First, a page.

The Environmental Protection Agency's embattled Administrator Scott Pruitt is claiming ignorance over pay raises for some of his top staffers.
Pruitt, already under scrutiny for renting a room in a condo from the wife of an energy lobbyist and for a $120,000 work trip to Italy last year, told Fox News' Ed Henry in an interview airing Wednesday that he was unaware of large raises — of $28,000 and nearly $57,000, first reported by the Atlantic — for his top aides until this week. The Atlantic reported Tuesday that in March, Pruitt went to the White House with a request for raises for top aides Sarah Greenwalt and Millan Hupp, two of Pruitt's staffers when he was Oklahoma attorney general who followed him to Washington. The White House, the Atlantic reported, declined to approve the raises for the political appointees — but Pruitt's office reportedly found a way to make the raises possible anyways.
In the Wednesday interview, Pruitt denied any knowledge of the raises until the day before, and said he canceled them immediately. Asked why he allegedly went around the president's back, Pruitt said he did not.
"I did not," Pruitt said. "My staff did and I found about that yesterday and I changed it. PPO process should have been respected and I issued a statement yesterday walking back those pay raises."
But Pruitt failed to answer basic questions about the aides, such as who was responsible for the raise, as well as whether the aides were his friends from Oklahoma and what the median household income in America is.
Here is the exchange:
Henry: So hold on both of these staffers who got these large pay raises are friends of yours I believe from Oklahoma right?
Pruitt: They are staffers here in the agency.
Henry: They're friends of yours.
Pruitt: Well they serve a very important -
Henry: And you didn't know they got these large pay raises.
Pruitt: I did not know that they got the pay raises until yesterday.
Henry: Okay one of them got a pay raise of let's see 28,000. The other was 56,000 dollars. Do you know what the median income in this country is?
Pruitt: No what is -
Henry: 57,000 a year. So one of your friends from Oklahoma got a pay raise that's the median -
Pruitt: They did not get a pay raise. They did not get a pay raise.
Henry: They did.
Pruitt: They did not. They did not. I stopped that yesterday.
Henry: So you stopped it but are you embarrassed that -
Pruitt: It should not have happened and the officials that were involved in that process should not have done what they did.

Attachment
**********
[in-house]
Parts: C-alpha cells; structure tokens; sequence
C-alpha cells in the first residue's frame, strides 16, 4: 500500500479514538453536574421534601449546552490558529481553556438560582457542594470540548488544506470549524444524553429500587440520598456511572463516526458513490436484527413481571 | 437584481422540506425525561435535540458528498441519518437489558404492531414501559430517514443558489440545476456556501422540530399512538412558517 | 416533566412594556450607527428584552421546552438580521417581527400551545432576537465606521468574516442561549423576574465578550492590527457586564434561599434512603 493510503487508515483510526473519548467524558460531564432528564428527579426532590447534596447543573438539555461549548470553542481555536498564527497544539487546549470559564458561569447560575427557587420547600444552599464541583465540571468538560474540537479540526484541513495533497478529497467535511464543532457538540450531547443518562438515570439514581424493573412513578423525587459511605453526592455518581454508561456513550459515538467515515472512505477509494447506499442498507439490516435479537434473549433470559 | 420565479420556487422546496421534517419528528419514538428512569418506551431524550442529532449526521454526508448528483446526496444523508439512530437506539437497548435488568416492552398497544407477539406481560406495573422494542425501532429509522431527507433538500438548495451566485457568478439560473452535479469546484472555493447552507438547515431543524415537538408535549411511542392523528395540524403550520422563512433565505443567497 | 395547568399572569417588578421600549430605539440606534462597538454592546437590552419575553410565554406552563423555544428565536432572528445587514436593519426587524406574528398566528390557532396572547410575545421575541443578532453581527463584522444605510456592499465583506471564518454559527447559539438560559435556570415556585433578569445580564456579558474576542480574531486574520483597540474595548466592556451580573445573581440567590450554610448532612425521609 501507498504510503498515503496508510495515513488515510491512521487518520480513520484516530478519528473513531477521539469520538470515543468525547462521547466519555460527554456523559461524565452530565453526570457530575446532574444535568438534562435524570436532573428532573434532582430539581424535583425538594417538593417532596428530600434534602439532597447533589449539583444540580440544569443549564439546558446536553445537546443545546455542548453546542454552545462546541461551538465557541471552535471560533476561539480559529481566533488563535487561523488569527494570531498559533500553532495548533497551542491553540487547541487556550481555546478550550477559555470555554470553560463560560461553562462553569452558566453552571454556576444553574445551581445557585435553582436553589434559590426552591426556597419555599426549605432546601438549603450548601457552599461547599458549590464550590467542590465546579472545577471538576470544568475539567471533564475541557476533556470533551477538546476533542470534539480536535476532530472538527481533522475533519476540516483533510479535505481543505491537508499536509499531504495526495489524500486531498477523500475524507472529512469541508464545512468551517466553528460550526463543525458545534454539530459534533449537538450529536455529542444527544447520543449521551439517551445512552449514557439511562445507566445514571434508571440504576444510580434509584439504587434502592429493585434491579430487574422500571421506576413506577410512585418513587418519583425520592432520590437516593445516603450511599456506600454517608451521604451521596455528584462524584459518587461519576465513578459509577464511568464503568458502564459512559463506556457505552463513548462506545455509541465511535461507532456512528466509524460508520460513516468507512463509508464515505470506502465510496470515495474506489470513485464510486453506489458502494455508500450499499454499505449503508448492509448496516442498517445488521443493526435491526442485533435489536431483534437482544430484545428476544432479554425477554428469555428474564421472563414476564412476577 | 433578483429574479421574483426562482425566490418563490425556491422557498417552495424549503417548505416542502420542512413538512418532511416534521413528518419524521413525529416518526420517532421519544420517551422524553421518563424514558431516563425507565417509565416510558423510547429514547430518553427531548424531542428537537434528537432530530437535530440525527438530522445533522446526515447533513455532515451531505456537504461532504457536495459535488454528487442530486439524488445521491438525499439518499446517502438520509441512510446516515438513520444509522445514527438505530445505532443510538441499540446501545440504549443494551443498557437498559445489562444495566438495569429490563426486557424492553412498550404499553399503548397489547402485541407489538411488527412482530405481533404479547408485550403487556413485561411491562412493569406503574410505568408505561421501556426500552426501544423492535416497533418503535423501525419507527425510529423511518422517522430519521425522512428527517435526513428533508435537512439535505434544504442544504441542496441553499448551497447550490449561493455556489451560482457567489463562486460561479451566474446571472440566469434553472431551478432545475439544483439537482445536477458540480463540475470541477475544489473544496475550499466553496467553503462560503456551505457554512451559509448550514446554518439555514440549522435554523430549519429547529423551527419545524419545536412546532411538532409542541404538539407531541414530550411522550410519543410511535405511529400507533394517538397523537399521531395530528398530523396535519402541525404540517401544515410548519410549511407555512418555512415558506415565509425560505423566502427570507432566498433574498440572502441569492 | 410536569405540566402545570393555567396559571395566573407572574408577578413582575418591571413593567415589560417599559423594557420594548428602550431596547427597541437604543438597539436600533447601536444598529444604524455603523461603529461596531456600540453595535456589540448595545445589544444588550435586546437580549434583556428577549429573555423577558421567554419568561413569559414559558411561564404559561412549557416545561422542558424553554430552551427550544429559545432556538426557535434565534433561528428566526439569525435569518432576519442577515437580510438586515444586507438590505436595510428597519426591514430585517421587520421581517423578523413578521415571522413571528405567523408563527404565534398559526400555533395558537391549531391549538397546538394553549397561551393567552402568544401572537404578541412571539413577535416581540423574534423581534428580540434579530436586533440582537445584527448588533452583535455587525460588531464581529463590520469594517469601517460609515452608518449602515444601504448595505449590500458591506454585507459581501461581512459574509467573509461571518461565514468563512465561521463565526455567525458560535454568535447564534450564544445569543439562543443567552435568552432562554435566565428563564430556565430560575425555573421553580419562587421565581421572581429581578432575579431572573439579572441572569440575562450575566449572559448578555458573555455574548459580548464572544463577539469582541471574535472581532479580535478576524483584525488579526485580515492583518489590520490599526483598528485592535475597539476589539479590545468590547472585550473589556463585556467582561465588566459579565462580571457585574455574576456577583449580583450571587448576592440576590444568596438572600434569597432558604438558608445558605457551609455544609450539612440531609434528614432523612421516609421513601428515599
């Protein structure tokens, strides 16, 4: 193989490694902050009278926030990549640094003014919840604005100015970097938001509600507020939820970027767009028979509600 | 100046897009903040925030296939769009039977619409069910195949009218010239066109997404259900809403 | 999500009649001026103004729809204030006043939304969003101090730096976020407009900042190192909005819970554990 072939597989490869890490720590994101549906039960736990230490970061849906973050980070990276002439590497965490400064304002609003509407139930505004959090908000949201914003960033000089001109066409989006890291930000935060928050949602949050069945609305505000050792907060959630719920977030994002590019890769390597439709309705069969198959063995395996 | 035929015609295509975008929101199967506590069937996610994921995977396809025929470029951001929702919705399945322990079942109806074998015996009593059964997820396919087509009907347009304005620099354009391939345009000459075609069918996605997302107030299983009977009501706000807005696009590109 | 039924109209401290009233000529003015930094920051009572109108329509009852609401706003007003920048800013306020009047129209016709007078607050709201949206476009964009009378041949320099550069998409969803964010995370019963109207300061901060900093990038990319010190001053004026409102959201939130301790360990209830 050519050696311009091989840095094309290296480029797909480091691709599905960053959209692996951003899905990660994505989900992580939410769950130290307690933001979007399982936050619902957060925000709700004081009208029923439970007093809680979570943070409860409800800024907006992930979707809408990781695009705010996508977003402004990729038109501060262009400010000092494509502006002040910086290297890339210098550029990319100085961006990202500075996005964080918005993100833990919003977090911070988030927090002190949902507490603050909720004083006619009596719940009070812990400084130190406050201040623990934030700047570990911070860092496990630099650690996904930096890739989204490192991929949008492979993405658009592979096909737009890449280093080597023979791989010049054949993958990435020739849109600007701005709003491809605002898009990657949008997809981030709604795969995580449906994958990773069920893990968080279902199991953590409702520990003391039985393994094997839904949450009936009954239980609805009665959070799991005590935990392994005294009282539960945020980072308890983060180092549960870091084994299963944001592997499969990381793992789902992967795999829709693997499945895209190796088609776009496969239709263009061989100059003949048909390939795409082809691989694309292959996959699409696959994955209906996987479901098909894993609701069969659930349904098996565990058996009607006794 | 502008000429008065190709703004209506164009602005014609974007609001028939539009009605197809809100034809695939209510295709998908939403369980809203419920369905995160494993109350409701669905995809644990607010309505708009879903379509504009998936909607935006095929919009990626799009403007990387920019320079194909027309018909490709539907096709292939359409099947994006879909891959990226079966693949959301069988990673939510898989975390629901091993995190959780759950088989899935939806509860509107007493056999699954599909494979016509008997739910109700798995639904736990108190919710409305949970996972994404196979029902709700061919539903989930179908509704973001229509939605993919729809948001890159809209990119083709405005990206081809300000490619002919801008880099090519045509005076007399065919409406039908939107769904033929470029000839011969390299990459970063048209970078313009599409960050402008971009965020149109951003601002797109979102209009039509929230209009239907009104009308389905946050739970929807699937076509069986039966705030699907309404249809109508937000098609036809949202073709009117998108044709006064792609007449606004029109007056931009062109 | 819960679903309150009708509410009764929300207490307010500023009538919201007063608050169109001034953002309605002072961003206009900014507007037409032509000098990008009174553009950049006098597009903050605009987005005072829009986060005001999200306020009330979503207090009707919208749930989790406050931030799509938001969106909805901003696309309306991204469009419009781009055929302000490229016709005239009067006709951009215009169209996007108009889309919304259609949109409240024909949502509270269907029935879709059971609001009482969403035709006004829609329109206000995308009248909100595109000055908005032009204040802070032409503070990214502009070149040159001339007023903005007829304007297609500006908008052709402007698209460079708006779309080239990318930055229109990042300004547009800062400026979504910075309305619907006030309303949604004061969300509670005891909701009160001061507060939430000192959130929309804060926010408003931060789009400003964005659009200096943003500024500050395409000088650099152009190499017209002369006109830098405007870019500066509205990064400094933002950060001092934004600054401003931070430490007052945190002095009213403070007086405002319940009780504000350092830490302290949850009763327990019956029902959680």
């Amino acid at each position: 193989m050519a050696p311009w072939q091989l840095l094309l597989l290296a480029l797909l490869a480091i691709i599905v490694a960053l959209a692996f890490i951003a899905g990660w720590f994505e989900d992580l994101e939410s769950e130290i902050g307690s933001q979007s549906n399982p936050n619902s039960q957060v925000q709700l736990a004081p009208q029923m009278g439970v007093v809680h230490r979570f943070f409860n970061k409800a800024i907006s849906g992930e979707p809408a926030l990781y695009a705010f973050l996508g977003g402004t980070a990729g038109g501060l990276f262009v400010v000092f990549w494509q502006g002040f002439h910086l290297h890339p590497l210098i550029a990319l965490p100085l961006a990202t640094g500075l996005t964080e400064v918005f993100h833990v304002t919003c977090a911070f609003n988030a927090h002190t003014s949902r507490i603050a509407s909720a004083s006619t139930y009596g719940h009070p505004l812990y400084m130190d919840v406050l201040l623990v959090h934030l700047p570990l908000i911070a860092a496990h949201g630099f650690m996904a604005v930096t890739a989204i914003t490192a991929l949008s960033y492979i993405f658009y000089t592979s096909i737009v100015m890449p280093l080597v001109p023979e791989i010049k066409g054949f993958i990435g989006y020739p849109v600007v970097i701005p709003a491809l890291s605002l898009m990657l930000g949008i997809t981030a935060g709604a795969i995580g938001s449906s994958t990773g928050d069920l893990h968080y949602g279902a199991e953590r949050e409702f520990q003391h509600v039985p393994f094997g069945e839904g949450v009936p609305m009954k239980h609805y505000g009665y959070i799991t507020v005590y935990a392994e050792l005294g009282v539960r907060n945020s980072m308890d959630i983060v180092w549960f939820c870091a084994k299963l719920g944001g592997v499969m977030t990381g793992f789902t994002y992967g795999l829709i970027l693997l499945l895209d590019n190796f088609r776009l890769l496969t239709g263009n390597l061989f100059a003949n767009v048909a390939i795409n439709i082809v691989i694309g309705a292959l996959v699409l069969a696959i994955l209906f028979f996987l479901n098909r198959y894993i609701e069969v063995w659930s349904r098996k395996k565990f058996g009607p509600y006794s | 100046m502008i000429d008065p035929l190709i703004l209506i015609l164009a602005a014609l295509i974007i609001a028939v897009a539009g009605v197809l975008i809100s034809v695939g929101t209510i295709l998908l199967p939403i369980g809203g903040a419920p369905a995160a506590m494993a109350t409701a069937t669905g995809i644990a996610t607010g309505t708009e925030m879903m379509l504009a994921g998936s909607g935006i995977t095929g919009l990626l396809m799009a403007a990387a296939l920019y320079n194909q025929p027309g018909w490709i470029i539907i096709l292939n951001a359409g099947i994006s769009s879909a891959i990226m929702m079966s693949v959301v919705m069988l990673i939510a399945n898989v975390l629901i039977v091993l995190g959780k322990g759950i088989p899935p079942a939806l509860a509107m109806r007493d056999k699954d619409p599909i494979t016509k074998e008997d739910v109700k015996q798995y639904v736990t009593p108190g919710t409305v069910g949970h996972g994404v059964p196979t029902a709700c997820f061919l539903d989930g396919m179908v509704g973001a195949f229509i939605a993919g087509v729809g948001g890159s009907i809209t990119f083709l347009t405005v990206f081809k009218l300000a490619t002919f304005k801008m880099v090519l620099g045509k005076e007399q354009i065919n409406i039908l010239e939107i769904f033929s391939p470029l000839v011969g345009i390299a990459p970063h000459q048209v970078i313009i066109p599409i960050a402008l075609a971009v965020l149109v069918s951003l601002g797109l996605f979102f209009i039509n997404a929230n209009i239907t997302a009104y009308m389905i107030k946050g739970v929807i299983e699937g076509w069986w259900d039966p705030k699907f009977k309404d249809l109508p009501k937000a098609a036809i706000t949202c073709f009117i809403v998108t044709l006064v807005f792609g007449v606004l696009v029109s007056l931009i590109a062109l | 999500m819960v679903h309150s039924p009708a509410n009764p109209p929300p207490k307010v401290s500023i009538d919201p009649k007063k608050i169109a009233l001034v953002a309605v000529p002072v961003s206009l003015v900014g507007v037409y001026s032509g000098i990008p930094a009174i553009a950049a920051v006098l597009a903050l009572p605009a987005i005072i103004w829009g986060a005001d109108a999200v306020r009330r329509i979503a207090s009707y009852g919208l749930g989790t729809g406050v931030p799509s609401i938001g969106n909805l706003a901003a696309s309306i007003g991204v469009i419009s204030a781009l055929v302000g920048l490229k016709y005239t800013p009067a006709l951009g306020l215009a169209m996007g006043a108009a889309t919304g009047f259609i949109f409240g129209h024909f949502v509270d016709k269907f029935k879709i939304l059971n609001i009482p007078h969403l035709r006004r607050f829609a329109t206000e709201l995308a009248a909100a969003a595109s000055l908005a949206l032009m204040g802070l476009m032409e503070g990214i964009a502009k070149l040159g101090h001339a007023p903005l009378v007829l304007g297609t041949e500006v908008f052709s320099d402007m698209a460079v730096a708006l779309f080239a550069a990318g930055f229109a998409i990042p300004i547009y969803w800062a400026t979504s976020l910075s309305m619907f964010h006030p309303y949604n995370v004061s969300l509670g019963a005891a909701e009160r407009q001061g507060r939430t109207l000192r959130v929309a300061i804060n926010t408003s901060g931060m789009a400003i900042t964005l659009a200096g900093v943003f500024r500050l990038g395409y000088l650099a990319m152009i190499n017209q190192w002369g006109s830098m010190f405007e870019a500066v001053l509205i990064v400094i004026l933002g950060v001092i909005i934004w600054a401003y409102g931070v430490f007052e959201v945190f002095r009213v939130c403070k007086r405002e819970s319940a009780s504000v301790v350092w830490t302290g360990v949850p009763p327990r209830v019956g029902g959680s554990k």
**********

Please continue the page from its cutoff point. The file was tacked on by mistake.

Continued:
Pruitt is already under fire for renting a condo for $50 a night — which he paid only when he was in D.C. — from the wife of a Washington energy lobbyist for about five and a half months last year. As CBS News has reported, the housing arrangement was signed off on by an EPA ethics official. In his interview with Henry, Pruitt defended the condo decision, pointing to the ethics official sign-off and dismissing concerns about the lobbying connection.
The Capitol Hill condo where Pruitt lived sometimes held fundraisers in the main living area. And on one occasion last year, when EPA security personnel feared for Pruitt's safety because he could not be reached inside the home, the security staff broke the door handle and a window, a cost that was reimbursed by the EPA. Pruitt's daughter also lived in the same condo for a while when she was interning at the White House, CBS News' Arden Farhi has reported.
The situation has prompted a number of Democrats, and even at least two Republican members of Congress, to call for his resignation. The White House is reportedly reviewing the living arrangement, but President Trump has called Pruitt to reassure him and encourage him to keep fighting. Pruitt has been instrumental in rolling back EPA regulations that Mr. Trump campaigned against.
In the Fox News interview, Pruitt declined repeated chances to own up to his decisions — but declined to answer Henry's question about whether he has made mistakes head-on. Instead, Henry pointed to his staff and said he's fixing things. Henry pointed out that Mr. Trump pledged to drain the swamp, and asked Pruitt if staying in the home of a condo connected to a lobbyist was draining the swamp.
"I don't think that that's even remotely fair to ask that question," Pruitt said.
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